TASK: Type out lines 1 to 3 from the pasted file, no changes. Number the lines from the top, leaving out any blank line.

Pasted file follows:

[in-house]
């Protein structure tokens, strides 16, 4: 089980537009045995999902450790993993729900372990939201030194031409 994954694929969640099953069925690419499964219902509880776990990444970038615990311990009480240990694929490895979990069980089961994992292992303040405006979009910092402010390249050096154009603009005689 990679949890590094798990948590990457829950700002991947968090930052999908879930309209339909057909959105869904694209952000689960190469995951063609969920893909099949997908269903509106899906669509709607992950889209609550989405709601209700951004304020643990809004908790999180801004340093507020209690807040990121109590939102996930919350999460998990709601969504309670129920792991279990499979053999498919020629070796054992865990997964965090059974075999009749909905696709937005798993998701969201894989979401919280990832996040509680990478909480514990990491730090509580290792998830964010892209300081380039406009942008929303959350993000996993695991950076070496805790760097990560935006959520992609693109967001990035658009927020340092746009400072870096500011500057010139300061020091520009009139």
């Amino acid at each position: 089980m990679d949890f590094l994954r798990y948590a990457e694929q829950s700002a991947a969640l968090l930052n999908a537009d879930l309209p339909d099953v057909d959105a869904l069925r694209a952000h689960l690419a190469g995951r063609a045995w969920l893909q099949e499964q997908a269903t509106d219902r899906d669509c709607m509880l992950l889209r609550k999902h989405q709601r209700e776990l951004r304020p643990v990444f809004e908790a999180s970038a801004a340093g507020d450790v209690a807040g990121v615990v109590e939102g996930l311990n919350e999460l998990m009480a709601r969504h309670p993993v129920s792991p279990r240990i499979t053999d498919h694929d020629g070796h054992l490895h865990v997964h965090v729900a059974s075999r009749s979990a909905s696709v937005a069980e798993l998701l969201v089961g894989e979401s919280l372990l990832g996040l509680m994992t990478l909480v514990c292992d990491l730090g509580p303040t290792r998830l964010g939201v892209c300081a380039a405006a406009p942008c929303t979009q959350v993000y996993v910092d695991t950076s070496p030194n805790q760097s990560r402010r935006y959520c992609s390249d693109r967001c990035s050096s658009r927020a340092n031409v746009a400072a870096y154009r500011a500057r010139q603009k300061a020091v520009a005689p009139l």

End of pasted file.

[in-house]
């Protein structure tokens, strides 16, 4: 089980537009045995999902450790993993729900372990939201030194031409 994954694929969640099953069925690419499964219902509880776990990444970038615990311990009480240990694929490895979990069980089961994992292992303040405006979009910092402010390249050096154009603009005689 990679949890590094798990948590990457829950700002991947968090930052999908879930309209339909057909959105869904694209952000689960190469995951063609969920893909099949997908269903509106899906669509709607992950889209609550989405709601209700951004304020643990809004908790999180801004340093507020209690807040990121109590939102996930919350999460998990709601969504309670129920792991279990499979053999498919020629070796054992865990997964965090059974075999009749909905696709937005798993998701969201894989979401919280990832996040509680990478909480514990990491730090509580290792998830964010892209300081380039406009942008929303959350993000996993695991950076070496805790760097990560935006959520992609693109967001990035658009927020340092746009400072870096500011500057010139300061020091520009009139």
């Amino acid at each position: 089980m990679d949890f590094l994954r798990y948590a990457e694929q829950s700002a991947a969640l968090l930052n999908a537009d879930l309209p339909d099953v057909d959105a869904l069925r694209a952000h689960l690419a190469g995951r063609a045995w969920l893909q099949e499964q997908a269903t509106d219902r899906d669509c709607m509880l992950l889209r609550k999902h989405q709601r209700e776990l951004r304020p643990v990444f809004e908790a999180s970038a801004a340093g507020d450790v209690a807040g990121v615990v109590e939102g996930l311990n919350e999460l998990m009480a709601r969504h309670p993993v129920s792991p279990r240990i499979t053999d498919h694929d020629g070796h054992l490895h865990v997964h965090v729900a059974s075999r009749s979990a909905s696709v937005a069980e798993l998701l969201v089961g894989e979401s919280l372990l990832g996040l509680m994992t990478l909480v514990c292992d990491l730090g509580p303040t290792r998830l964010g939201v892209c300081a380039a405006a406009p942008c929303t979009q959350v993000y996993v910092d695991t950076s070496p030194n805790q760097s990560r402010r935006y959520c992609s390249d693109r967001c990035s050096s658009r927020a340092n031409v746009a400072a870096y154009r500011a500057r010139q603009k300061a020091v520009a005689p009139l």